3. Run a tool to extract all the \lstlisting environments to a dictionary with the label as the key and the block of text as the value. This serializes nicely as a JSON (or TOML or YAML) file. It can even be pickled, but I prefer to be able to look at the file to see what's in it.
  4. The tool to populate the template is a kind of trivial thing to build a Jinja environment, load up the template, fill in the code samples, and write the result.
  5. I can then use tox (and doctest and pytest and mypy) to test the resulting module to be sure it works.

This tangles code from a source document. There's no weave step, since the source is already designed for publication. This does require me to make changes to the LaTeX document I'm writing and run a make test command to extract, tangle, and test. This is not a huge burden. Indeed, it's easy to implement in PyCharm, because the latest release of PyCharm understands Makefiles and tox. Since each chapter is a distinct environment, I can use tox -e ch01 to limit the testing to only the chapter I'm working on.

I like this because it lets me focus on explanation, not implementation details. It helps me make sure that all the code in the book is fully tested. 

The Templates

The template files for an example module have these three kinds of code blocks:

  1. Ordinary Listings. These fall into two subclasses.
    1. Complete function or class definitions.
    2. Lines of code taken out of context.
  2. REPL Examples. 

These have three different testing requirements. We'll start with the "complete function or class definitions."  For these, the template might look like the following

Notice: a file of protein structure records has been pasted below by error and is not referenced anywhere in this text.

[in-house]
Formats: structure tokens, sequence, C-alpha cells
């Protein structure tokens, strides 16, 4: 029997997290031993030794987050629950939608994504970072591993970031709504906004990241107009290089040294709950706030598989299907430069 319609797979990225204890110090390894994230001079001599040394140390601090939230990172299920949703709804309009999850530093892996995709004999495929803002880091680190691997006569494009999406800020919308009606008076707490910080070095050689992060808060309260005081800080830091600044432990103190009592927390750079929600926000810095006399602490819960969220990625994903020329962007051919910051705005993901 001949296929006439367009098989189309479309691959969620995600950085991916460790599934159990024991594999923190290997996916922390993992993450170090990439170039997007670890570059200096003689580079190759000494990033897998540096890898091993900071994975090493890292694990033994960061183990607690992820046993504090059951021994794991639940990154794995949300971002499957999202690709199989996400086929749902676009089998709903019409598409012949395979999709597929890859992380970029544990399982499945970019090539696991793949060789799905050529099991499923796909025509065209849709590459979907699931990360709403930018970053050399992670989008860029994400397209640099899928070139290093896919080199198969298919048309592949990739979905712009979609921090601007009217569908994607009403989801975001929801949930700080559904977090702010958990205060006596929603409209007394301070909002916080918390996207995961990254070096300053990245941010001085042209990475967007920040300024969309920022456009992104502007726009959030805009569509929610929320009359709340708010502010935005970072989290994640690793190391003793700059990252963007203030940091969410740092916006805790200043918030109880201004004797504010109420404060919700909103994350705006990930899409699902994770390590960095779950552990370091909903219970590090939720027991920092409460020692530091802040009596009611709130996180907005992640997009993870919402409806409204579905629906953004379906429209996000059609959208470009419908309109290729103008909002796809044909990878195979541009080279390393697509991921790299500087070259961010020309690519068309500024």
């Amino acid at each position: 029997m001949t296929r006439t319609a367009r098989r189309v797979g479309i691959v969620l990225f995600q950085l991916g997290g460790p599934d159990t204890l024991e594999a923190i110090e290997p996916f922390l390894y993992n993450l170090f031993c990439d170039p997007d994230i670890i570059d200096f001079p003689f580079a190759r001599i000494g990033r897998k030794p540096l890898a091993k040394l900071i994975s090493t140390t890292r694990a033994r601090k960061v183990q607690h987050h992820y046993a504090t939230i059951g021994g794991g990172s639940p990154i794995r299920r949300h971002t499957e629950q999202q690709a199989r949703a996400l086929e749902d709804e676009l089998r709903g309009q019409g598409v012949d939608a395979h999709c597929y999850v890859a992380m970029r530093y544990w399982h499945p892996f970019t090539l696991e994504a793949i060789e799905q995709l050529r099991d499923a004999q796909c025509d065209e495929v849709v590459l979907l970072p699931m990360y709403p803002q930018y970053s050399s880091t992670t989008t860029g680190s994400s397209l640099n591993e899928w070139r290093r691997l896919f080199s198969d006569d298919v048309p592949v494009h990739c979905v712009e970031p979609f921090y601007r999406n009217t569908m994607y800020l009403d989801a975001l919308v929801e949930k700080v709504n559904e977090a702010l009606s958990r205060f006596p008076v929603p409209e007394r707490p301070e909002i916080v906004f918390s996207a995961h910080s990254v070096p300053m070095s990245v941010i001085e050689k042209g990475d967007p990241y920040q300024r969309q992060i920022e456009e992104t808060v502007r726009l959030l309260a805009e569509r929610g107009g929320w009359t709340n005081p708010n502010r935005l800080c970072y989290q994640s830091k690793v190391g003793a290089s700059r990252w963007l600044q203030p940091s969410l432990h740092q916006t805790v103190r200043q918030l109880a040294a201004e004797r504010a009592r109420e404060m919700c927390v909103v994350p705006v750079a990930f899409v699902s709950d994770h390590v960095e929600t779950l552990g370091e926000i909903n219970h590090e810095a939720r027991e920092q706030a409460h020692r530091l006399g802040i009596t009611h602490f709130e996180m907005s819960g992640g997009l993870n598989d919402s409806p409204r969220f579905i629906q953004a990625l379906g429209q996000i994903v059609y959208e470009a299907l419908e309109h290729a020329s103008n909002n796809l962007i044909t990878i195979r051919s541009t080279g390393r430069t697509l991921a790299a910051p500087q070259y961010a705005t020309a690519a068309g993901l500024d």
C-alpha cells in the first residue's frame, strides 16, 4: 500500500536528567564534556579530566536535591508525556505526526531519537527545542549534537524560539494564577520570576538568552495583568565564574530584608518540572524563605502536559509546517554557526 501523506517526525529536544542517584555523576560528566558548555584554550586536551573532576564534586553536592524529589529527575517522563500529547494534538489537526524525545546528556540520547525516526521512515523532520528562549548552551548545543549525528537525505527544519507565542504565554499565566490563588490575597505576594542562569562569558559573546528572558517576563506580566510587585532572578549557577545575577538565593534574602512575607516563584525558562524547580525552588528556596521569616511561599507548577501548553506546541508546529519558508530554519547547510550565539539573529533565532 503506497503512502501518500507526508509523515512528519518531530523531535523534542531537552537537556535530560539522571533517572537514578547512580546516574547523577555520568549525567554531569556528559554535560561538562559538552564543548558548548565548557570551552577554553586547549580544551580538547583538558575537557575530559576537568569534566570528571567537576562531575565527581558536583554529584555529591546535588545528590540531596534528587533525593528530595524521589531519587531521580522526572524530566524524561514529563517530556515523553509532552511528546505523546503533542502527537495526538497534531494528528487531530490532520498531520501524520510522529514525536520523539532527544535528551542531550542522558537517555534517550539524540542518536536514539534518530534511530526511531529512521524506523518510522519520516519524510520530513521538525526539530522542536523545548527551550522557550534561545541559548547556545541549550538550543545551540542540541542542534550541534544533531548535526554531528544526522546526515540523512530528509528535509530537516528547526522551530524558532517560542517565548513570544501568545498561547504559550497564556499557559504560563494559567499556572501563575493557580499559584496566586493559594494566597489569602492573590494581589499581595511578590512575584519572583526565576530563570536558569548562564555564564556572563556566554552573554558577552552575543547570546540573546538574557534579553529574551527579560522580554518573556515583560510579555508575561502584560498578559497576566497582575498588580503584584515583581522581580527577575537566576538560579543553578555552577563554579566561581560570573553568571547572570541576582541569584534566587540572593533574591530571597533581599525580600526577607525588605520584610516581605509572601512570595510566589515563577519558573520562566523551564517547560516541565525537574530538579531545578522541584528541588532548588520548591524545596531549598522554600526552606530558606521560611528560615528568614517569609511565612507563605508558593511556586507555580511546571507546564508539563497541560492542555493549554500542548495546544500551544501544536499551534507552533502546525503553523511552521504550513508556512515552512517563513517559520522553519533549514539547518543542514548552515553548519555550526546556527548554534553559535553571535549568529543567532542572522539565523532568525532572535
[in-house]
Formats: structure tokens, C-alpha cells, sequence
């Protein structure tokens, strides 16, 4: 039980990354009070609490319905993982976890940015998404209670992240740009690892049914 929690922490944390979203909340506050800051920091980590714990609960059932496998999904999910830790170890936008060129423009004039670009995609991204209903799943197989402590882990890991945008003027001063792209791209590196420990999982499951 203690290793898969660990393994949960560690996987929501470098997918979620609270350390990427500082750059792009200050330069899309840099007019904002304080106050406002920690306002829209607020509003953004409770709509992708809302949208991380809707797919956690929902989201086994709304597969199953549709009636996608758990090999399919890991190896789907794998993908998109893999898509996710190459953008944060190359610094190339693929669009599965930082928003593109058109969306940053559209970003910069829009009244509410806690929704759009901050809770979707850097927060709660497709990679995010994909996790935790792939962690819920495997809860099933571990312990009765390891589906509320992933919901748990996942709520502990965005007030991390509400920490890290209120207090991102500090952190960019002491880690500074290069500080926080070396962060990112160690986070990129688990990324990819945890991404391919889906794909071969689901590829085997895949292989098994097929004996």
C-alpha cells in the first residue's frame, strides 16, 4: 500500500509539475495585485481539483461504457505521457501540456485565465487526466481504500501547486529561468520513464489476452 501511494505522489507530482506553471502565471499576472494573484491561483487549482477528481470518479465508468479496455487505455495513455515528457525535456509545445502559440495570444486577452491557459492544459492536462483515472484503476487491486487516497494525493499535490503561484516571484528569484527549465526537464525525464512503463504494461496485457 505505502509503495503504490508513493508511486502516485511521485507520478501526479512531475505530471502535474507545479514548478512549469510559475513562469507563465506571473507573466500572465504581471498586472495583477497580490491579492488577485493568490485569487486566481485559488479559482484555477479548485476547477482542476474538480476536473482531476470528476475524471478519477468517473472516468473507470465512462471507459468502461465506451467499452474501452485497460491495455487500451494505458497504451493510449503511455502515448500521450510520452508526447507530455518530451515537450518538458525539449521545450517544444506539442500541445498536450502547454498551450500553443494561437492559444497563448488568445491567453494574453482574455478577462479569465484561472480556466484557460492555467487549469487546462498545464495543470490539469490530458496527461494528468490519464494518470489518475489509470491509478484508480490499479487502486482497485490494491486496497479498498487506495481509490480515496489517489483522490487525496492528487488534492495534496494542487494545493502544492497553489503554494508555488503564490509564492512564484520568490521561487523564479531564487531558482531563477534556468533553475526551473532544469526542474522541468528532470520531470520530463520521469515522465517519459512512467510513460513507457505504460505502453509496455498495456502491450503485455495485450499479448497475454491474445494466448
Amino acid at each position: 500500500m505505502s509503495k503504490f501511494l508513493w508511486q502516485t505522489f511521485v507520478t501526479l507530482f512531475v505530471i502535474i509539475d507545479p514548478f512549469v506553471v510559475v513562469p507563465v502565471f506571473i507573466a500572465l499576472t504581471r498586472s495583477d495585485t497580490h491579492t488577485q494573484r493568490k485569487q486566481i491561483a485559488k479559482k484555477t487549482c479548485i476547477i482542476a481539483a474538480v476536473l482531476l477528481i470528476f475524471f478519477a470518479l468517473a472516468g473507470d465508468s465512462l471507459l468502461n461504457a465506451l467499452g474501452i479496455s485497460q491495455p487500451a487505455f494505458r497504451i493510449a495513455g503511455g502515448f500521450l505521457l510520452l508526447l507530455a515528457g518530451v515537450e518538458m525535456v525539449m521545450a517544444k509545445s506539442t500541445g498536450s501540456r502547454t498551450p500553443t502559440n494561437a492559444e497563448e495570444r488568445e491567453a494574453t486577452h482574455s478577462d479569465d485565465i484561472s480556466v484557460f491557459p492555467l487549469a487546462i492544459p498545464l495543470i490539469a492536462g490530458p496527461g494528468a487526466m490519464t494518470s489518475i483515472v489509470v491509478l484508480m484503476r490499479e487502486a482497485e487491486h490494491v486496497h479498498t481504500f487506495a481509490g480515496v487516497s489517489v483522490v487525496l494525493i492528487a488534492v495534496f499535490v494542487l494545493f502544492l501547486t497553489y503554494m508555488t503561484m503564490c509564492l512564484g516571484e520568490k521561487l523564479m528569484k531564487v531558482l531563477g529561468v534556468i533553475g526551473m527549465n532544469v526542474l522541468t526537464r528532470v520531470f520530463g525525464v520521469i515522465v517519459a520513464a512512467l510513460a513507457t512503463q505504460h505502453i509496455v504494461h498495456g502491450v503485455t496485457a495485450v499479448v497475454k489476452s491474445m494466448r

def test_listing_1() -> None:
    assert listing_1(42)
    assert not listing_1(None)

This has both the reference to the code in the text of the book and a test case for the code.

For lines of code out of context, we have to be more careful. We might have this.

def some_example(arg: int) -> bool:

def test_listing_2() -> None:
    assert listing_2(42)
    assert not listing_2(None)

This is similar to a complete definition, but it has a fiddly indentation that needs to be properly managed, also. Jinja's generally good about not inserting spaces. The template, however, is full of what could appear to be syntax errors, so the code editor could have a conniption with all those {} blocks of code. They happen to be valid Python set literals, so, they're tolerated. PyCharm's type checking hates them.

The REPL examples, look like this.

REPL_listing_3 = """

I collect these into a __test__ variable to make them easy for doctest to find. The extra fussiness of  a __test__ variable isn't needed, but it provides a handy audit for me to make sure everything has a home.

The following line of code is in most (not all) templates.

__test__ = {
    name: value
    for name, value in globals().items() 
    if name.startswith("REPL")

This will locate all of the global variables with names starting with REPL and put them in the __test__ mapping. The REPL names then become the test case names, making any test failures easier to spot.